A diet that includes fish is a good bet for reducing the risk of getting diabetes or helping to live longer with the illness, two new studies suggest. Photo by aniamineeva/Pixabay
People may lower their risk of developing type 2 diabetes by eating moderate amounts of dairy products, especially yogurt and low-fat items, and by replacing red and processed meat with fish and eggs.
And they may lower their risk of dying from the common disease by eating whole grains, fiber, omega-3 fatty acids — and more fish, along with vegetables and plant proteins.
That’s the gist of two separate studies scheduled to be presented at the European Association for the Study of Diabetes annual meeting in Stockholm starting Monday.
In the United States, more than 37 million people have diabetes, and 1 in 5 of them don’t know they have it, according to the Centers for Disease Control and Prevention.
CDC says eating well is the key to managing blood sugar for people with the illness.
In the first study, Italian researchers reviewed 13 meta-analyses looking at the links between a dozen animal-derived foods and type 2 diabetes.
The list included total meat; red meat, including beef, lamb and pork; white meat, including chicken and turkey; processed meat, including bacon, sausages and deli meat; fish, total dairy, full-fat dairy, low-fat dairy, milk, cheese, yogurt and eggs.
The scientists found a substantial — 20% — increase in diabetes risk for people eating 100 grams a day of total meat, a 22% higher risk for 100 grams a day of red meat and a 30% greater risk for 50 grams a day of processed meats.
By contrast, eating 50 grams a day of white meat was associated with a only a 4% increase in the chance of getting diabetes.
As for reducing diabetes risk, 200 grams a day of milk was associated with a 10% lower risk, and 100 grams a day of yogurt was tied to a 6% reduction in risk.
Dr Annalisa Giosuè, in the Department of Clinical Medicine and Surgery at the University of Naples Federico II, in Naples, Italy, said n a news release that dairy products are rich in nutrients, vitamins and “other bioactive compounds” that may favorably influence glucose metabolism — the processing of sugar by the body.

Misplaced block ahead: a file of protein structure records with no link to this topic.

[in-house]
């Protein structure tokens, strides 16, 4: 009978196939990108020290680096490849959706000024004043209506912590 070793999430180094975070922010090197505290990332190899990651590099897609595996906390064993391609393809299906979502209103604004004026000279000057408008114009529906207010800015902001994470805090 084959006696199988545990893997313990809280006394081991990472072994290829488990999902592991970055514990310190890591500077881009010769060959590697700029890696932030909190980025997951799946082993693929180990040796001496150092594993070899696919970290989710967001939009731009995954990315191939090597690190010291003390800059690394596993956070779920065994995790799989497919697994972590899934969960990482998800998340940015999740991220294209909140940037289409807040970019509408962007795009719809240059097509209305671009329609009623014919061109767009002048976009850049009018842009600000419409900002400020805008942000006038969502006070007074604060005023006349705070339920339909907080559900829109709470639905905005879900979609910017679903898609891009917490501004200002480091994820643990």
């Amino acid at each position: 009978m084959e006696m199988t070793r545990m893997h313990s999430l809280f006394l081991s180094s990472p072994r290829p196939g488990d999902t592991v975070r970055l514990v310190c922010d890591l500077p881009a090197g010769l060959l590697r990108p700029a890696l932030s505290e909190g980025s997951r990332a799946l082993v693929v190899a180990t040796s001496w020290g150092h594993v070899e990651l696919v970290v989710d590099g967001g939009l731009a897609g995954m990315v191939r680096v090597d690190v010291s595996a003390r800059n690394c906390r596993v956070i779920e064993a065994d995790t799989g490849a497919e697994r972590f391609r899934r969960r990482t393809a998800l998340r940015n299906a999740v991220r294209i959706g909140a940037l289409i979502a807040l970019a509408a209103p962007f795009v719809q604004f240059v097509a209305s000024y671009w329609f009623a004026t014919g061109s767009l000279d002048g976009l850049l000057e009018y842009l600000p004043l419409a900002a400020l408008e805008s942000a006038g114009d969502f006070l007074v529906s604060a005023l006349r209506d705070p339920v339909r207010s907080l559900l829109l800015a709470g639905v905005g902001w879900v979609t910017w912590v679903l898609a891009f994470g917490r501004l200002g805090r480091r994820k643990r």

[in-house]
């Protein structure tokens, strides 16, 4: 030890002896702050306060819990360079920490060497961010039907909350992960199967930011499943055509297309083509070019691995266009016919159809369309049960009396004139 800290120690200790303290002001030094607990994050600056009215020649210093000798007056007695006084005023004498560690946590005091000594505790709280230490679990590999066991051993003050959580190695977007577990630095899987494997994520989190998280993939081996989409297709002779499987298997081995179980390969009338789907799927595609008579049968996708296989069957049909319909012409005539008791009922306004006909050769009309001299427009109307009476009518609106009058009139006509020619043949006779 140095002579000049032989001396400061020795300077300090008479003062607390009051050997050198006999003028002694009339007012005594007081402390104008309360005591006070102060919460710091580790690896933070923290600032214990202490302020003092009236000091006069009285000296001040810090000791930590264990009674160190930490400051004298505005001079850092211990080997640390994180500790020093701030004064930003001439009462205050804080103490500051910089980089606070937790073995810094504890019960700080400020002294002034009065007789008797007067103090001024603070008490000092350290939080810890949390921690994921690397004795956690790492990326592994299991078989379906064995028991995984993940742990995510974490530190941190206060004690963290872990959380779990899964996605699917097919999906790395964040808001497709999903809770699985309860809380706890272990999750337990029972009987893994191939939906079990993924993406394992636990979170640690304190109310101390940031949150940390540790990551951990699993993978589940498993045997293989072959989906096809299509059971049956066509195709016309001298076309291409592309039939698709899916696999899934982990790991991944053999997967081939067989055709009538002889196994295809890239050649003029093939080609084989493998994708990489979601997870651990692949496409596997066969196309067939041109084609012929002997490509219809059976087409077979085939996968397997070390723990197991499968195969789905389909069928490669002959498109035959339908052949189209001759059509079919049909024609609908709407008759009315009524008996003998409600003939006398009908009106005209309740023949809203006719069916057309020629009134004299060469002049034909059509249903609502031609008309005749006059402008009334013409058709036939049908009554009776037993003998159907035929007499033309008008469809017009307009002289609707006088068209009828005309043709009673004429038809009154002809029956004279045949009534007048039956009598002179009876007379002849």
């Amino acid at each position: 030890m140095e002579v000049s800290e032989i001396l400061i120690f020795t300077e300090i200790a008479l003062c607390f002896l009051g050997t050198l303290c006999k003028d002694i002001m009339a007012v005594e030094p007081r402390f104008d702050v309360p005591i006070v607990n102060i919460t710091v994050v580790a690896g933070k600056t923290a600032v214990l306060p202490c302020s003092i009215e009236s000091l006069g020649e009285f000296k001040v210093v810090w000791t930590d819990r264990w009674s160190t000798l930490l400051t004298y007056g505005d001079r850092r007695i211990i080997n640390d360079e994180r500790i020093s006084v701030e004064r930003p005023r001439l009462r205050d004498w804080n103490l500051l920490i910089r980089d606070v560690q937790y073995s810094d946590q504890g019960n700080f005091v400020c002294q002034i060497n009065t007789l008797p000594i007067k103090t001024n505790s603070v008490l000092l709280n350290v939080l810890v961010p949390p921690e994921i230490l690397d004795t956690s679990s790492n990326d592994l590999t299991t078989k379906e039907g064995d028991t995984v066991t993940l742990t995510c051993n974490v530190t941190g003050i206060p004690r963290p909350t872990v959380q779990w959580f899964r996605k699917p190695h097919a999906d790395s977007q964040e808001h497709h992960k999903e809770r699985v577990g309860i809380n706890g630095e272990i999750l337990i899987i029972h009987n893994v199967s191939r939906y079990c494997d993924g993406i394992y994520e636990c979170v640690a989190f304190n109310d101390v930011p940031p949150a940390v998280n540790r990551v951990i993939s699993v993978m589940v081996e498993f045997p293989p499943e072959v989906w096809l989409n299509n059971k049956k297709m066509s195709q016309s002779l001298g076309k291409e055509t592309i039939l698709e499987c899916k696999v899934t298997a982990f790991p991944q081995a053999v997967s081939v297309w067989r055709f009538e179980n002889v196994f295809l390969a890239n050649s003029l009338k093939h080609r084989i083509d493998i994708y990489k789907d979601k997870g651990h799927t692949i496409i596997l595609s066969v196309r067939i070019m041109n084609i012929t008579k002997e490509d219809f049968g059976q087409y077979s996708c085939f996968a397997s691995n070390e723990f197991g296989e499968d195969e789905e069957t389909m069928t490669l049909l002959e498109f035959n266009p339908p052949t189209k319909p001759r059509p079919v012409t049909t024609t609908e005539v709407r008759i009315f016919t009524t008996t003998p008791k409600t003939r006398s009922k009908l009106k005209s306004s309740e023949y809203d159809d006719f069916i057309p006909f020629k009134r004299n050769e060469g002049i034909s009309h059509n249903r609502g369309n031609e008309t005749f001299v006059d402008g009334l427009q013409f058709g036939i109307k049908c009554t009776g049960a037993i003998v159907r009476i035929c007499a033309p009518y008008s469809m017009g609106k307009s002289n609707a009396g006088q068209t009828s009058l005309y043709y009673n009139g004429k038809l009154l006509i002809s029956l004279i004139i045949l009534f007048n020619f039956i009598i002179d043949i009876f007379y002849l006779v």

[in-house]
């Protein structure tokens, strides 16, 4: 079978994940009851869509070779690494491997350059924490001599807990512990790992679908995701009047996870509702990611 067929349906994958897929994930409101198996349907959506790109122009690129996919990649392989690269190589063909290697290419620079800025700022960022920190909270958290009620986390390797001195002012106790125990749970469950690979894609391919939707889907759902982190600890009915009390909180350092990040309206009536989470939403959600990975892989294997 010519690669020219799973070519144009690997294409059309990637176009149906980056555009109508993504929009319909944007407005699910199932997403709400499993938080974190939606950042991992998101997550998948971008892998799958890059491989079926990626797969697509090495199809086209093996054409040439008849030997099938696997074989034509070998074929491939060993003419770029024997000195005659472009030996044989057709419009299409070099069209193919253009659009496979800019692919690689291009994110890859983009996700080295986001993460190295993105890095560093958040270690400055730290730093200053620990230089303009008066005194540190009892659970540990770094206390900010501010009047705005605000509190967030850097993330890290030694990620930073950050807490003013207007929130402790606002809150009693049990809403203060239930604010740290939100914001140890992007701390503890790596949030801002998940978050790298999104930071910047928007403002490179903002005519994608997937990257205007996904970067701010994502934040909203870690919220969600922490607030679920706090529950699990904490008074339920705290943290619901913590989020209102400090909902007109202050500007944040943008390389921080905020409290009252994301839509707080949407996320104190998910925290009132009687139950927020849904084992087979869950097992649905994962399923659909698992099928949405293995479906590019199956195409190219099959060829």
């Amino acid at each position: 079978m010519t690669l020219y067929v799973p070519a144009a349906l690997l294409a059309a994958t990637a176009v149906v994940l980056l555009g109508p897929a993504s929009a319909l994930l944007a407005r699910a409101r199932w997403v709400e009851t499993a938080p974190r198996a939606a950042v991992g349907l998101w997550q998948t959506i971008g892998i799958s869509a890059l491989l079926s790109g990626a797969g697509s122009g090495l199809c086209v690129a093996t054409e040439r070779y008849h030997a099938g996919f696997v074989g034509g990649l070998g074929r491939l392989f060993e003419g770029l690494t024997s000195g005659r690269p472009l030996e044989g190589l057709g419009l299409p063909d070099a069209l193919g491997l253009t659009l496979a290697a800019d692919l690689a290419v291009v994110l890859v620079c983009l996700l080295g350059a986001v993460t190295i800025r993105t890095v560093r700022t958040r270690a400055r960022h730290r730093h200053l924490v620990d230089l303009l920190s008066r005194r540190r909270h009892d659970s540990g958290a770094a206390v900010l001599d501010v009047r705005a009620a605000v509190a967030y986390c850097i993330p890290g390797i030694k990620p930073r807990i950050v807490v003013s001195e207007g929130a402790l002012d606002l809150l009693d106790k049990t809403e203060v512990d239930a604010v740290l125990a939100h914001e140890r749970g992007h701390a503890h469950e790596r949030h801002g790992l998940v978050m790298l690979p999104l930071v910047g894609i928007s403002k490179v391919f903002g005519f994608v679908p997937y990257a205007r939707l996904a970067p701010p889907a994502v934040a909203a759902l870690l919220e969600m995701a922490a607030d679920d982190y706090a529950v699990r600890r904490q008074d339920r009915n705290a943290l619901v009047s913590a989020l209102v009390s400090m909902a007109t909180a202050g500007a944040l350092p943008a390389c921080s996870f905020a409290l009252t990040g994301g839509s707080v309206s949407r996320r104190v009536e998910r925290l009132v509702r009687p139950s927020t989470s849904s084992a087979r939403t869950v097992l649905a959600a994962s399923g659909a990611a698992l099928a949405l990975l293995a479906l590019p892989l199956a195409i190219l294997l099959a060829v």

In the second study, German scientists reviewed 45 meta analyses that investigated dietary factors and the risk of death from all causes in adults aged 18 and older with diabetes.
They found that adding one serving, or 20 grams a day, of whole grain from foods such as brown bread and rice or breakfast cereals was associated with about a 16% lower risk of death. Each serving per week increase in fish consumption was linked to a 5% reduced risk.
They said an additional 5 grams per day intake of dietary fiber, described as equivalent to a medium pear or two pieces of shredded wheat, reduced risk of death from all causes by 14%.
A daily increase of 100 grams of vegetables and 10 grams of plant proteins, such as nuts, tofu, beans, lentils and peas, was tied to 12% and 9% lower risk of death, respectively.
Dr. Janett Barbaresko from the German Diabetes Center in Düsseldorf, Germany, said the new analysis “indicates with reasonable certainty” that eating such a diet may help people with type 2 diabetes live longer.
Added Dr. Sabrina Schlesinger, also of the German Diabetes Center in Düsseldorf: If people with type 2 diabetes “add a few servings of whole grains, fiber, fish, plant oils and vegetables to their weekly diets, our results suggest it may be an easy and low-risk way to possibly improve their outcome.”